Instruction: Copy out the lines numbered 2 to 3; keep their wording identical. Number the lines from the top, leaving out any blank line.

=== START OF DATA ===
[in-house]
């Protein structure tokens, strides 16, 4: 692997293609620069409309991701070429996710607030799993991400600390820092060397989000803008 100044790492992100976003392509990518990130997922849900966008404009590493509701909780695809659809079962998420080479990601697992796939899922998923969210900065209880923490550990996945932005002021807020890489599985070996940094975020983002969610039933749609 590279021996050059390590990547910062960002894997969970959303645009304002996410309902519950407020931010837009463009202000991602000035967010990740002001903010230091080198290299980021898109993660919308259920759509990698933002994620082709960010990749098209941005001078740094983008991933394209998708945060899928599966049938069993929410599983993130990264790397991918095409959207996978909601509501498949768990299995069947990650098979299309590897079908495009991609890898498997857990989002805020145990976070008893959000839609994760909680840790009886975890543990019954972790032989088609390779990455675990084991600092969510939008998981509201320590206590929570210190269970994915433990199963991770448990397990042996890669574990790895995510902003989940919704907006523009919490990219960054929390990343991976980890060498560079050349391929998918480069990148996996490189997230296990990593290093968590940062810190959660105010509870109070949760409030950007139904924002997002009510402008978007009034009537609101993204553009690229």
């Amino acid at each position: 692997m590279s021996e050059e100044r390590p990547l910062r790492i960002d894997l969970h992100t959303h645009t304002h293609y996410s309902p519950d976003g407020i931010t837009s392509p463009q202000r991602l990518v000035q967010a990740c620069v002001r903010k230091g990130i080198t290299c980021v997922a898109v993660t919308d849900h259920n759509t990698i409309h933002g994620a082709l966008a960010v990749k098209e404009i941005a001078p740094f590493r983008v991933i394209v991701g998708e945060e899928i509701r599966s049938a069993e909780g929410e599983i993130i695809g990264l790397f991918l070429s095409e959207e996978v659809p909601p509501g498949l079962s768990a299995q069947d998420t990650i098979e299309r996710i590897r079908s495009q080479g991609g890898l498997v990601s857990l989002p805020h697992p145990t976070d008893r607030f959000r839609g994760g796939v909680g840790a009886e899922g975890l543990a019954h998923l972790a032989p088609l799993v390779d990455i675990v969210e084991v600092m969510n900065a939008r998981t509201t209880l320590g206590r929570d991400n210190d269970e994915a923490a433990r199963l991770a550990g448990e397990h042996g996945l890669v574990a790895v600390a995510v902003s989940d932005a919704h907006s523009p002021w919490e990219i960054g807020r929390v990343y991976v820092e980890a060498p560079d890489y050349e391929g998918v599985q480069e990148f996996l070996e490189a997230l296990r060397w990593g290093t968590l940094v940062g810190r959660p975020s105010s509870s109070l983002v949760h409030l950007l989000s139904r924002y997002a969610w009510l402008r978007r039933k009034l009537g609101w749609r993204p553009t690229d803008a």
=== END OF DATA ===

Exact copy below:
């Protein structure tokens, strides 16, 4: 692997293609620069409309991701070429996710607030799993991400600390820092060397989000803008 100044790492992100976003392509990518990130997922849900966008404009590493509701909780695809659809079962998420080479990601697992796939899922998923969210900065209880923490550990996945932005002021807020890489599985070996940094975020983002969610039933749609 590279021996050059390590990547910062960002894997969970959303645009304002996410309902519950407020931010837009463009202000991602000035967010990740002001903010230091080198290299980021898109993660919308259920759509990698933002994620082709960010990749098209941005001078740094983008991933394209998708945060899928599966049938069993929410599983993130990264790397991918095409959207996978909601509501498949768990299995069947990650098979299309590897079908495009991609890898498997857990989002805020145990976070008893959000839609994760909680840790009886975890543990019954972790032989088609390779990455675990084991600092969510939008998981509201320590206590929570210190269970994915433990199963991770448990397990042996890669574990790895995510902003989940919704907006523009919490990219960054929390990343991976980890060498560079050349391929998918480069990148996996490189997230296990990593290093968590940062810190959660105010509870109070949760409030950007139904924002997002009510402008978007009034009537609101993204553009690229």
């Amino acid at each position: 692997m590279s021996e050059e100044r390590p990547l910062r790492i960002d894997l969970h992100t959303h645009t304002h293609y996410s309902p519950d976003g407020i931010t837009s392509p463009q202000r991602l990518v000035q967010a990740c620069v002001r903010k230091g990130i080198t290299c980021v997922a898109v993660t919308d849900h259920n759509t990698i409309h933002g994620a082709l966008a960010v990749k098209e404009i941005a001078p740094f590493r983008v991933i394209v991701g998708e945060e899928i509701r599966s049938a069993e909780g929410e599983i993130i695809g990264l790397f991918l070429s095409e959207e996978v659809p909601p509501g498949l079962s768990a299995q069947d998420t990650i098979e299309r996710i590897r079908s495009q080479g991609g890898l498997v990601s857990l989002p805020h697992p145990t976070d008893r607030f959000r839609g994760g796939v909680g840790a009886e899922g975890l543990a019954h998923l972790a032989p088609l799993v390779d990455i675990v969210e084991v600092m969510n900065a939008r998981t509201t209880l320590g206590r929570d991400n210190d269970e994915a923490a433990r199963l991770a550990g448990e397990h042996g996945l890669v574990a790895v600390a995510v902003s989940d932005a919704h907006s523009p002021w919490e990219i960054g807020r929390v990343y991976v820092e980890a060498p560079d890489y050349e391929g998918v599985q480069e990148f996996l070996e490189a997230l296990r060397w990593g290093t968590l940094v940062g810190r959660p975020s105010s509870s109070l983002v949760h409030l950007l989000s139904r924002y997002a969610w009510l402008r978007r039933k009034l009537g609101w749609r993204p553009t690229d803008a």